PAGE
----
So I also was really aware of how to facilitate change through a somatic to somatic dialogue and different principles of facilitating change. I wanted to understand the correlate in how to facilitate change in a cognitive to cognitive dialogue or an emotion to emotion dialogue, or crossing those, what is it to go from cognition to body or emotion to cognition, or sort of these different kinds of dialogues that we can have with different ways that we have organized human experience.

[CHRIS]

I know on the video, on your website, you talk about the sensory sensory motor psychotherapy training. So, I guess, was that a turning point for you?

[RACHEL]

That was a weaving. That was a place where I got language. I got cognition and accurate language to describe what I had been experiencing all my life. It was a way of stitching, what they call stitching, your bottom up and top down processing.

[CHRIS]

Could you just share what that means for those who may not be aware?

[RACHEL]

To stitch it, yes, it would be, how do we take maybe a new experience that we might be having in our bodies, let's say when we have a felt sense of safety, maybe for the first time, and we can feel that ripple through our bodies, we can feel energy either discharging through heat. We can maybe feel trembling. Maybe we feel emotion that comes up, but how do we allow that new felt sense experience to build cognition? How do we allow that to make meaning from that present moment, new somatic experience, to build belief about who we are and what the world is like for us to be a versus more of a top down process where we just sort of look at cognitive distortions, or we do fact checking? We see that this thought doesn't really add up with the evidence, but we don't necessarily have a felt sense of that being true. So this way of stitching of linking our felt sense experience or emotional experience and our cognitive meaning making is how we do that. Did that make sense?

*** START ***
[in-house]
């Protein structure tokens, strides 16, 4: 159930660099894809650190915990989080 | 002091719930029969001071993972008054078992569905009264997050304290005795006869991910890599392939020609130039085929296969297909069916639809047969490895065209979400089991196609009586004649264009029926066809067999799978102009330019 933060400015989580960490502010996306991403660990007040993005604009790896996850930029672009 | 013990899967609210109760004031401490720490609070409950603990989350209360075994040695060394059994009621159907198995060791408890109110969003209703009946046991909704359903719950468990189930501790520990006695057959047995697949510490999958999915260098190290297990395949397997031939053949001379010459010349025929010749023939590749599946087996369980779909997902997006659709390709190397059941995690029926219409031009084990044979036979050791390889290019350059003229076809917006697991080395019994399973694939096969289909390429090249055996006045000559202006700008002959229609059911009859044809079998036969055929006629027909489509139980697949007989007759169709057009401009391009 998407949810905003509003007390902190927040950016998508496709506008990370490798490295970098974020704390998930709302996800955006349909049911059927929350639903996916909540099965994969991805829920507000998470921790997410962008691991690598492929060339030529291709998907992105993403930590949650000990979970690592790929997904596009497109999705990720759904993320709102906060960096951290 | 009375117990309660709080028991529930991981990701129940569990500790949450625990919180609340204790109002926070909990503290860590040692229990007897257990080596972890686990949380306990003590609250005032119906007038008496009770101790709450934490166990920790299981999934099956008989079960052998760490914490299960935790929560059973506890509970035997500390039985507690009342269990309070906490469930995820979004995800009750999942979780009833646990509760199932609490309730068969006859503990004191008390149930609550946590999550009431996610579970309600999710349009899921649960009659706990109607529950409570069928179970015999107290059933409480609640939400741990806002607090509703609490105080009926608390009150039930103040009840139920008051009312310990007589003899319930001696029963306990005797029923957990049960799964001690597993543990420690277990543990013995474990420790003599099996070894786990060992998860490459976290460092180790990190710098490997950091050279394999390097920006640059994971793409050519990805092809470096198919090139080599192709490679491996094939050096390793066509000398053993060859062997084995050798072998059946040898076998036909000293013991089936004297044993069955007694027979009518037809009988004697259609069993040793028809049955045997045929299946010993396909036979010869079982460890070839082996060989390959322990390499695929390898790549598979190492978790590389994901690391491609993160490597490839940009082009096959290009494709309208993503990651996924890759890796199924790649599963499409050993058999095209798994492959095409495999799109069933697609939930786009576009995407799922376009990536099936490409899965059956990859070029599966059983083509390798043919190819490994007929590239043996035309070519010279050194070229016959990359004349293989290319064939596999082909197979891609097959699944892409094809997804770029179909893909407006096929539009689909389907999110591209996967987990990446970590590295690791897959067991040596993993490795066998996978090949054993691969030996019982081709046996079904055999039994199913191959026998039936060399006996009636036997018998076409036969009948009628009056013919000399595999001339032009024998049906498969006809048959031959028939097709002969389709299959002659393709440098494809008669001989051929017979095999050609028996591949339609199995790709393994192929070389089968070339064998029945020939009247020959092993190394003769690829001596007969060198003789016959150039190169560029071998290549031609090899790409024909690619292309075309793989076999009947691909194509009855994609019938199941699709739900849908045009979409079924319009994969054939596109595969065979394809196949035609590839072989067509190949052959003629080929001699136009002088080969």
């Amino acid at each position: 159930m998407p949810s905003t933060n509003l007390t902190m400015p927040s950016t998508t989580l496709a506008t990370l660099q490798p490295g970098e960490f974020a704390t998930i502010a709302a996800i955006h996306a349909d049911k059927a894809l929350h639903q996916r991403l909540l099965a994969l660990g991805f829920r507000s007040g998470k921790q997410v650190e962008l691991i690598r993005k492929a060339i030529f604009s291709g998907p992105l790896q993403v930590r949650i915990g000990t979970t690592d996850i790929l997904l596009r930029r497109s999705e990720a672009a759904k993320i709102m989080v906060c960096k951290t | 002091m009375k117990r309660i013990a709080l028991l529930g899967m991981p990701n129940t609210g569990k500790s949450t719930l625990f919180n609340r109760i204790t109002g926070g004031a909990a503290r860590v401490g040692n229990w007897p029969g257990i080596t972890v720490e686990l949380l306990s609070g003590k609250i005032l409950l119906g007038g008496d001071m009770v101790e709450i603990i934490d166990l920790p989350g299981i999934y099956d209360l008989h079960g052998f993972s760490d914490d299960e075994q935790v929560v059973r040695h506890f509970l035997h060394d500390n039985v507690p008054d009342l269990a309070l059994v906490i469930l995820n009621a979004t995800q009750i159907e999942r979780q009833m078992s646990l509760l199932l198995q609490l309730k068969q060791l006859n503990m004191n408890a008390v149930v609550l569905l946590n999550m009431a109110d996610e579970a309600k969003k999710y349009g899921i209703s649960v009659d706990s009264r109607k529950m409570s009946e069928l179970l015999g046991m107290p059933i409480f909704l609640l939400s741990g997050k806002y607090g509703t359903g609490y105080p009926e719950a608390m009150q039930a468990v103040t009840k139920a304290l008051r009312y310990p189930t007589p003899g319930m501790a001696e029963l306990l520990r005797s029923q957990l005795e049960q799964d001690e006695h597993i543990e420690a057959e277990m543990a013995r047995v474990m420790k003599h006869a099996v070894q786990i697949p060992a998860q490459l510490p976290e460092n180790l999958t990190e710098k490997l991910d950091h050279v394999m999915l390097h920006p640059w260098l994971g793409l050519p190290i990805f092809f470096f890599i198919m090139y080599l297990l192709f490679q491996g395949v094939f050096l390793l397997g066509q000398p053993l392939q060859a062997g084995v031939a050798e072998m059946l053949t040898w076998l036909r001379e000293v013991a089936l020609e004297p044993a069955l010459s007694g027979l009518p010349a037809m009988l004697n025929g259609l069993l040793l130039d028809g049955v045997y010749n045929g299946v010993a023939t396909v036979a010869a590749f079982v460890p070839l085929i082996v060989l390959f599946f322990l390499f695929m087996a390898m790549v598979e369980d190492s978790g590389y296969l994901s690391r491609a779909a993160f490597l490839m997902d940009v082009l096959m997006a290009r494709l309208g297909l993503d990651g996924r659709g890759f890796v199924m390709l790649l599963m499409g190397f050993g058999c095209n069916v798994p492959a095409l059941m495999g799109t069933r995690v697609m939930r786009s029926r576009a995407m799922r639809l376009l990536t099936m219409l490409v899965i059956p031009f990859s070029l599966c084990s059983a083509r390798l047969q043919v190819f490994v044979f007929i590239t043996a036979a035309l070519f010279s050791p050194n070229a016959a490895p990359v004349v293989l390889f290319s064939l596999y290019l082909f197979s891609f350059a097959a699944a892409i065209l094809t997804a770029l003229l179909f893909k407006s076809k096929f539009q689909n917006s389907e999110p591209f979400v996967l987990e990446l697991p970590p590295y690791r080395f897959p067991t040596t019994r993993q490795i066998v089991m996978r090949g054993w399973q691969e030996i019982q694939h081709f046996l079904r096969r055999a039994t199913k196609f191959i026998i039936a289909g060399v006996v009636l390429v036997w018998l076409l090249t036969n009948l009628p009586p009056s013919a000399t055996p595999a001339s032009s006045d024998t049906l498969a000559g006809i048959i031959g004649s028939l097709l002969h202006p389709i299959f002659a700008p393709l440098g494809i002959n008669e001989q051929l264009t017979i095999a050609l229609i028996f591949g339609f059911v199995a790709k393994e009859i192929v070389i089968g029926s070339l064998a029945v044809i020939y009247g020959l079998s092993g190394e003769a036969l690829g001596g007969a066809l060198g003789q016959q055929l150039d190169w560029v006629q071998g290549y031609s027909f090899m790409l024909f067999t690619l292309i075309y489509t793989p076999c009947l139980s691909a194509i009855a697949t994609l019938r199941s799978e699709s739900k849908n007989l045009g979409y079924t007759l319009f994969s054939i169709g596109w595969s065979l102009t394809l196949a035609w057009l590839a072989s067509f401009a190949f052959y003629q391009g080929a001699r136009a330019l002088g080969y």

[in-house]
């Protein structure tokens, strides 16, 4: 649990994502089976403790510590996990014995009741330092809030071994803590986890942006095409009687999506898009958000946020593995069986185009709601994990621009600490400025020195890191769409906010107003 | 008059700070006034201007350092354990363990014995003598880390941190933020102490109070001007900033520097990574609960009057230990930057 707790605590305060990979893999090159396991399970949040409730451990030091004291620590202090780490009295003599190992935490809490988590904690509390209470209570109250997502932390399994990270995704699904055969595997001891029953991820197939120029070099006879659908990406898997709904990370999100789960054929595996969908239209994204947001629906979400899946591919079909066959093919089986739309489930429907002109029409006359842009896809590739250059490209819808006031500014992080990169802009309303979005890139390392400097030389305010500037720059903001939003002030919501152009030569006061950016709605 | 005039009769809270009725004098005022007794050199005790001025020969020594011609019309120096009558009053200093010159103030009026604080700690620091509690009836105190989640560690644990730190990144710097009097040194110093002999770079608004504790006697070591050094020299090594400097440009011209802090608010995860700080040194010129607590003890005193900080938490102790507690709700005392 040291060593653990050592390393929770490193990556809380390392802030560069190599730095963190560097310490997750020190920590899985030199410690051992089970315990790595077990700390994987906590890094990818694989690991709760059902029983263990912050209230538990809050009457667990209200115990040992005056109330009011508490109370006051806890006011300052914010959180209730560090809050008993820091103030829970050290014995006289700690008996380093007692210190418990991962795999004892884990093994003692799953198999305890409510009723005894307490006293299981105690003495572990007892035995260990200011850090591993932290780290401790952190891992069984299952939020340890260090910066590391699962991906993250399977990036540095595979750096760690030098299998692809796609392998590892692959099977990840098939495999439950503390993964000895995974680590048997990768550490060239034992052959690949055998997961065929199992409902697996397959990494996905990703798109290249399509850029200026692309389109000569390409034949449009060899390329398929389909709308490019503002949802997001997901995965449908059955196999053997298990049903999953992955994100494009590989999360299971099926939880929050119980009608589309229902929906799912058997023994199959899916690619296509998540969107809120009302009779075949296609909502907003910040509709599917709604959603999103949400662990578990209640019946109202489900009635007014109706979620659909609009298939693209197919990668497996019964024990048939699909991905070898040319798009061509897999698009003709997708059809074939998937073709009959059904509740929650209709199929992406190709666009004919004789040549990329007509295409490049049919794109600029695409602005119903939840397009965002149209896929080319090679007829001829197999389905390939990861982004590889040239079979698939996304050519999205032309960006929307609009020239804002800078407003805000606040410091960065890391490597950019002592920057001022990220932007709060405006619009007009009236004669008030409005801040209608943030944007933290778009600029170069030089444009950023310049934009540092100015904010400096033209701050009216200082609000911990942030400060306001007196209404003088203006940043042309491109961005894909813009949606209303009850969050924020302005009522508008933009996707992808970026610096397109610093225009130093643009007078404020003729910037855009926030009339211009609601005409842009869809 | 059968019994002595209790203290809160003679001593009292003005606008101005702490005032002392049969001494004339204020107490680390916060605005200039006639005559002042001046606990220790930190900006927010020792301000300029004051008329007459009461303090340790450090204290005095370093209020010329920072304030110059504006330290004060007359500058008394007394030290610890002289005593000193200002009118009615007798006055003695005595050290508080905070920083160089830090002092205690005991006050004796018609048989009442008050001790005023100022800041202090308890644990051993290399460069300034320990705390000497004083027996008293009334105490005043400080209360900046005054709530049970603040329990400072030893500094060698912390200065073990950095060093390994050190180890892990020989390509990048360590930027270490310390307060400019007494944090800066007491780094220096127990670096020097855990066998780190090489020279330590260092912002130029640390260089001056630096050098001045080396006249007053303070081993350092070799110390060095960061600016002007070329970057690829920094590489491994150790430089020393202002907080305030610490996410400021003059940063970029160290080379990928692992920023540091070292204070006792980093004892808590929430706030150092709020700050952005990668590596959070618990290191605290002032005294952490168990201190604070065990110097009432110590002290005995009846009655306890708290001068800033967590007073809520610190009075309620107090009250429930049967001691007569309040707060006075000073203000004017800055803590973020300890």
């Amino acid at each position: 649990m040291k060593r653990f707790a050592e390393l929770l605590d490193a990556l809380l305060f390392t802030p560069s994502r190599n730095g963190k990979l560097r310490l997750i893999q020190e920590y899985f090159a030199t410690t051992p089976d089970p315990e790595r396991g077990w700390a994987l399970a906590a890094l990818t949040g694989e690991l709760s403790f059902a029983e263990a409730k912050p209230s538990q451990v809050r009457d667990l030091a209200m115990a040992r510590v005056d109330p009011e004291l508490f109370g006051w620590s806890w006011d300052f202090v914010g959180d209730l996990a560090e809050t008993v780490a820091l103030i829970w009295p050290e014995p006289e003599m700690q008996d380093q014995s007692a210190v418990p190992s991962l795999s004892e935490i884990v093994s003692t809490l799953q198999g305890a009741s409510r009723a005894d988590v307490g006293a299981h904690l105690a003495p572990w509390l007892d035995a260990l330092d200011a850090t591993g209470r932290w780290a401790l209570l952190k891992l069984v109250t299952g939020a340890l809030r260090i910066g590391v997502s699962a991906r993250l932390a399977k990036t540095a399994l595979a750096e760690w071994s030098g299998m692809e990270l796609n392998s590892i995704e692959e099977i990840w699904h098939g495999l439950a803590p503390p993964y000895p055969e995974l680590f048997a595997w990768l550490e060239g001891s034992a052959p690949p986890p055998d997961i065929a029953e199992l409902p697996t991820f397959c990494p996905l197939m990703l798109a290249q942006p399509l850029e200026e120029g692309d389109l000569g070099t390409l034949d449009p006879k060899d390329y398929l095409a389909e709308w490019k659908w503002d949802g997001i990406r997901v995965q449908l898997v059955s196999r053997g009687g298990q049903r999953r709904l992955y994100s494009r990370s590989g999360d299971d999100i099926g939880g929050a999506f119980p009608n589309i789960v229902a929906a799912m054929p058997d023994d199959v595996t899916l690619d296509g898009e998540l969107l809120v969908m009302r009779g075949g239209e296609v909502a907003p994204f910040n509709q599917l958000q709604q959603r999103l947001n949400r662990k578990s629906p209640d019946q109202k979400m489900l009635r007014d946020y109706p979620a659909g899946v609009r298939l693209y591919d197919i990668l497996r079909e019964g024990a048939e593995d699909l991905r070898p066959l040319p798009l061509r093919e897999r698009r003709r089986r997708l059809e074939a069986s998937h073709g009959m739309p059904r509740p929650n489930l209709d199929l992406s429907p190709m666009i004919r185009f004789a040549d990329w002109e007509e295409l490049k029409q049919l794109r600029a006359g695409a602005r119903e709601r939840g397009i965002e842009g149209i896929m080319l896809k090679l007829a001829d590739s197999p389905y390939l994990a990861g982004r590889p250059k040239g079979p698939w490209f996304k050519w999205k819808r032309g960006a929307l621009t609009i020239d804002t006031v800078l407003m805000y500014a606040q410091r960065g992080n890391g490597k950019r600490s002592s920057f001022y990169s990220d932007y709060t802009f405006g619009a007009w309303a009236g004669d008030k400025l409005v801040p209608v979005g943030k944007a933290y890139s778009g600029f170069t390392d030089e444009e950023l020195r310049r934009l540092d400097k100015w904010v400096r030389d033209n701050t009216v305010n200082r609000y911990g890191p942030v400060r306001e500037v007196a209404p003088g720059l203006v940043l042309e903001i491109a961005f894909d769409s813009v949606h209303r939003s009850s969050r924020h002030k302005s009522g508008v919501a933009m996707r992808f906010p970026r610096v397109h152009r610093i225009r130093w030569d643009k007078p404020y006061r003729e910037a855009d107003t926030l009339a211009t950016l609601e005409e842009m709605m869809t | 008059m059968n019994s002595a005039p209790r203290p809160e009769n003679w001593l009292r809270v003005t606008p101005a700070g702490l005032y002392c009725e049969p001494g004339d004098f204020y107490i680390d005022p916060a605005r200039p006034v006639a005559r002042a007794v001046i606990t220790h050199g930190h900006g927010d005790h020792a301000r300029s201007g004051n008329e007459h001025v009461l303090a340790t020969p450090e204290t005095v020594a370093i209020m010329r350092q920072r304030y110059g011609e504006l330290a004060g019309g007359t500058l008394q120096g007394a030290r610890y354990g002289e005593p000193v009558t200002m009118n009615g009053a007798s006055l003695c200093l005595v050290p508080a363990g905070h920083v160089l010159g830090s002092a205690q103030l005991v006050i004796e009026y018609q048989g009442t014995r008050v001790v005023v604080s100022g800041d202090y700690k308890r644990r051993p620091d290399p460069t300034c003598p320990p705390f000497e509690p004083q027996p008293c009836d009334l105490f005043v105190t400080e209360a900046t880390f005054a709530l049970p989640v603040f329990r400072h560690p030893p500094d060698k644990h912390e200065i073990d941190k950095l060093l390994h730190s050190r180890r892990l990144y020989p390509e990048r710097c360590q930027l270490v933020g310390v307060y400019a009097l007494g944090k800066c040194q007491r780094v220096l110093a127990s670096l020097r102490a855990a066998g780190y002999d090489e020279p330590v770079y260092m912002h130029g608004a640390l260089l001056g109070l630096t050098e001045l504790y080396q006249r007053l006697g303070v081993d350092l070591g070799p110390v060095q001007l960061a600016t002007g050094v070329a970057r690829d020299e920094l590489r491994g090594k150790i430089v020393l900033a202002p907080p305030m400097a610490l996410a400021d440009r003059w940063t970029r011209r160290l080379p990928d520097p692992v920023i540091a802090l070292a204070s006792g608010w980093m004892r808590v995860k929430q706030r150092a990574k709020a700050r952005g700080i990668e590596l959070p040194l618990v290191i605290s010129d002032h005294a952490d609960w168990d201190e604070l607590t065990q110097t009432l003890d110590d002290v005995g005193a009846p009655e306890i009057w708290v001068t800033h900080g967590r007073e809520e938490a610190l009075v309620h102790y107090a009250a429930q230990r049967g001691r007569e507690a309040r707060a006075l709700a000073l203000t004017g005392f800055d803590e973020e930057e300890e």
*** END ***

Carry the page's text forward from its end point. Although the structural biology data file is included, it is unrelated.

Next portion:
[CHRIS]

Yes, definitely. So why do you think the somatic approach is more helpful in the treatment of eating disorders?

[RACHEL]

Well, I guess I would hesitate to say that it's more helpful, I think ---

[CHRIS]

Or is it a different way?

[RACHEL]

I think it's a missing piece of it because, and I think it's an essential missing piece. Like it's really essential because while I was just listening to the podcast with Jennifer Franklin, and one of the things that she articulated is that most of the information that is going from the body between the body and the brain from the gut to the brain is coming from the body up. It's not going from top down. So we learn, we know about who we are and what the world offers us long before we have language. Those foundations are there. If we do not provide people with experiences to have a new somatic organization through new somatic experiences then what we're asking people to do is just constantly swim against the foundational current of what their body is telling their brain.

That requires a source of will power and fuel that's not sustainable. So that's why we have so much sort of relapse and recidivism in higher levels of care is because we can get people to maybe challenge the eating disorder voice, but we don't ever help them really listen to the eating disorder voice as an expression of what the body is telling us about our nervous system, about our sensory processing system, about the way we've had to adapt to stay connected with available attachment figures, navigating those conditions of attachment, which is something to our bodies. So we have to give them that, those experiences that help them help the body have a conversation in its native languages of 5 cents perception into sensation. Did that answer your question?

[CHRIS]

Yes. Can you bring your microphone closer because I think you faded out a little bit that less. So I was trying to listen very hard.

[RACHEL]

Oh dear.

[CHRIS]

It's okay. We'll take a second. Okay, all right. So tell me what is embodied recovery for eating disorders?

[RACHEL]

Well, it is a weaving together of many different theoretical maps and therapeutic maps to help us understand how eating disorder behaviors are an expression of neurological dysregulation and what is impacting our body's capacity for co-regulation and self-regulation. So it's a way.

simply put it's a way of assessing the underlying somatic foundation for eating disorder behaviors and eating disorder thoughts so that we can build interventions that speak directly to the body in its own language and shift those foundations. So we look at movement patterns. We look at birth history. We have four different principles basically that the body plays a much larger role than just looking at the genetics or resourcing it through nutrition. We have to examine what is the birth history, the prenatal history that impacts our sensory processing system and our attachment system.